Surgeons who prefer open surgery for carpal tunnel syndrome may want to take a second look at the endoscopic option.
Patients with carpal tunnel syndrome who have tried endoscopic surgery on one hand and mini-open surgery on the other hand were more satisfied with results of the former.
The study that reveals this preference involved 52 subjects in Seoul, Korea, with an average age of 55. Most of them were right-handed. They’d had three months of treatments before surgery, and their pain was graded according to American Association of Electrodiagnostic Medicine criteria. Subjects were also evaluated preoperatively using the Boston Carpal Tunnel Questionnaire (BCTQ) and DASH.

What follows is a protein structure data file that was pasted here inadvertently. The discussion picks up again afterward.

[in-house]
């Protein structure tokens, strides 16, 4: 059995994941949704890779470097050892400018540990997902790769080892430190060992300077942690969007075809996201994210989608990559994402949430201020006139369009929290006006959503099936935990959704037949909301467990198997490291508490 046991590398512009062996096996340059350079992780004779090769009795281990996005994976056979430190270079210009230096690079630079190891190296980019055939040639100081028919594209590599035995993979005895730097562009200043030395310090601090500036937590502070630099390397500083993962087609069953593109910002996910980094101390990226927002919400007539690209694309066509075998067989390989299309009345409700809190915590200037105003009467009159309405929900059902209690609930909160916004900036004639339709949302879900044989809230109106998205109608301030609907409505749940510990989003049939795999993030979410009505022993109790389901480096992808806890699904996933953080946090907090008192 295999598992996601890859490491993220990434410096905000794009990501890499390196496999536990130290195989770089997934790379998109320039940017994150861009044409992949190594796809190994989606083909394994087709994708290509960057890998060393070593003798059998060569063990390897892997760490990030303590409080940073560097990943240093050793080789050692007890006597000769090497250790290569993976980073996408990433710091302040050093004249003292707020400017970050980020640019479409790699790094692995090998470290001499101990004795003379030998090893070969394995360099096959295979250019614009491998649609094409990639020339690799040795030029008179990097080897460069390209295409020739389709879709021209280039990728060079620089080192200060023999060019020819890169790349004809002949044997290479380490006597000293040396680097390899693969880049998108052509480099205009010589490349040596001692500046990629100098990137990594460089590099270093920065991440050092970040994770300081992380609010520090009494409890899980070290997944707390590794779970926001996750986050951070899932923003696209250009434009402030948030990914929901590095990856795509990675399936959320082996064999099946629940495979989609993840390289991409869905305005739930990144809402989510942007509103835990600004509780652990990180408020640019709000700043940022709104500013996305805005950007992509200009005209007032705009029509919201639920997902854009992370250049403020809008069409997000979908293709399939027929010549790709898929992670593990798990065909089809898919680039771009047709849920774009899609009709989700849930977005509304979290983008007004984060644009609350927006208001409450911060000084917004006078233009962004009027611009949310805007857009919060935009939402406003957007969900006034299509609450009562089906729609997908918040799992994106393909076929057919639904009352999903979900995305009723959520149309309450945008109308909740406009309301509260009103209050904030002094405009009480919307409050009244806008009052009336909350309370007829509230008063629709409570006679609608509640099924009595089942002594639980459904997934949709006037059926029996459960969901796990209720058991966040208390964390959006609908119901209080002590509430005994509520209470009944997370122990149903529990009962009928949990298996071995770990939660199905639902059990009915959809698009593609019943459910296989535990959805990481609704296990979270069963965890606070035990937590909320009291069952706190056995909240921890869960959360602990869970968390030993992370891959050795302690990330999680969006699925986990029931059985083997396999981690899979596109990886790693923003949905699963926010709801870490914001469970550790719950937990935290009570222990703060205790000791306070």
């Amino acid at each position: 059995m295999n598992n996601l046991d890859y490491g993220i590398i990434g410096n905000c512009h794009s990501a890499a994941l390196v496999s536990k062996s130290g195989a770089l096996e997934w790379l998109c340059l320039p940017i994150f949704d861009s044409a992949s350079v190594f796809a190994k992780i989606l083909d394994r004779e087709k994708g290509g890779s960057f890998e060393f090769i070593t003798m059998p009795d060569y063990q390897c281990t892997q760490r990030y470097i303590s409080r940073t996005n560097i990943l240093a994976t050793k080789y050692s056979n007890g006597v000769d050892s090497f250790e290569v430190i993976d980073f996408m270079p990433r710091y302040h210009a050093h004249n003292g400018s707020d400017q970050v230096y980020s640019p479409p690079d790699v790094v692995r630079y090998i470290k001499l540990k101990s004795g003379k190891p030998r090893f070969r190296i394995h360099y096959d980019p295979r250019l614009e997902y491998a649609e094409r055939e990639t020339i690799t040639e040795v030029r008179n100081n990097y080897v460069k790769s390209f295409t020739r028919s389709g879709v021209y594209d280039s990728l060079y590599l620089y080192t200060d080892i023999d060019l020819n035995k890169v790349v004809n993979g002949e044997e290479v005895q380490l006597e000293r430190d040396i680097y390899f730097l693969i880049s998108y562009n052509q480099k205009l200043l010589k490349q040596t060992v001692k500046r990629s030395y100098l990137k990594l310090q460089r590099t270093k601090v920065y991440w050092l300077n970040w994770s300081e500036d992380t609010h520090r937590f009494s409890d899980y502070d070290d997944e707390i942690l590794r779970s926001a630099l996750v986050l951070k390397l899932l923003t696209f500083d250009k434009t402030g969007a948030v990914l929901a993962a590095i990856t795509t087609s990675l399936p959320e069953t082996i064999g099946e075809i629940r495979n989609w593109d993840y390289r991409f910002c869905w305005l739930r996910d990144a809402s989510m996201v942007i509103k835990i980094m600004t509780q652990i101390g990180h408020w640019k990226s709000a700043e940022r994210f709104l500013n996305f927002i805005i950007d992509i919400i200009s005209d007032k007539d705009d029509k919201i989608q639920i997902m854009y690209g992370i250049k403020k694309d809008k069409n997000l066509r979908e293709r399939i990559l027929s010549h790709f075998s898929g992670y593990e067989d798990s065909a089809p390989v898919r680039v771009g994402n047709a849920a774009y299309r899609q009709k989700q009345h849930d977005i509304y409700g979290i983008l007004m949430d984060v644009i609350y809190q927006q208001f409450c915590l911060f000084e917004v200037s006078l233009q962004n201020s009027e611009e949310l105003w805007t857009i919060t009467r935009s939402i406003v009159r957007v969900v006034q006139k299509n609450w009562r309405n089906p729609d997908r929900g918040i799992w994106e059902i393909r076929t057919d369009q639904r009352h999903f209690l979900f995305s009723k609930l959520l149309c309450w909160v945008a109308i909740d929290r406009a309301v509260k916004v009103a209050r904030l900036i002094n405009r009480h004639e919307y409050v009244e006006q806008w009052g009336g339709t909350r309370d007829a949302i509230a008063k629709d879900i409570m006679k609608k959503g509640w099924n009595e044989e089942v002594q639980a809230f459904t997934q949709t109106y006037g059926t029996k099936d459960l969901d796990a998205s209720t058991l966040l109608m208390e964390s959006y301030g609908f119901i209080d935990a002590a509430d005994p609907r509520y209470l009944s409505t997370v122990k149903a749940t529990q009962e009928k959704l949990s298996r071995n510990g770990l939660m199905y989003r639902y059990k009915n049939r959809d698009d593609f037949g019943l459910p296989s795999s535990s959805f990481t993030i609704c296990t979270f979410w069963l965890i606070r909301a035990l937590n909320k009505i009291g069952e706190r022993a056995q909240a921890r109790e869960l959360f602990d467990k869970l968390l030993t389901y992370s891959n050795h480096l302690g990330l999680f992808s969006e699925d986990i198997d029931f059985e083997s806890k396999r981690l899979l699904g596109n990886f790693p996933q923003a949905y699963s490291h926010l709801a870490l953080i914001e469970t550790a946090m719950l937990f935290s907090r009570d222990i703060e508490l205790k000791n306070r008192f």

The endoscopic surgery was performed on the right wrist, the open procedure on the left. After three months, BCTQ and DASH analysis showed essentially no physical differences between the results of the two procedures. But patients were more satisfied with the endoscopic results, because they felt less scar and pillar pain, and that only transiently.
The study was reported in Clinical Orthopedics and Related Research.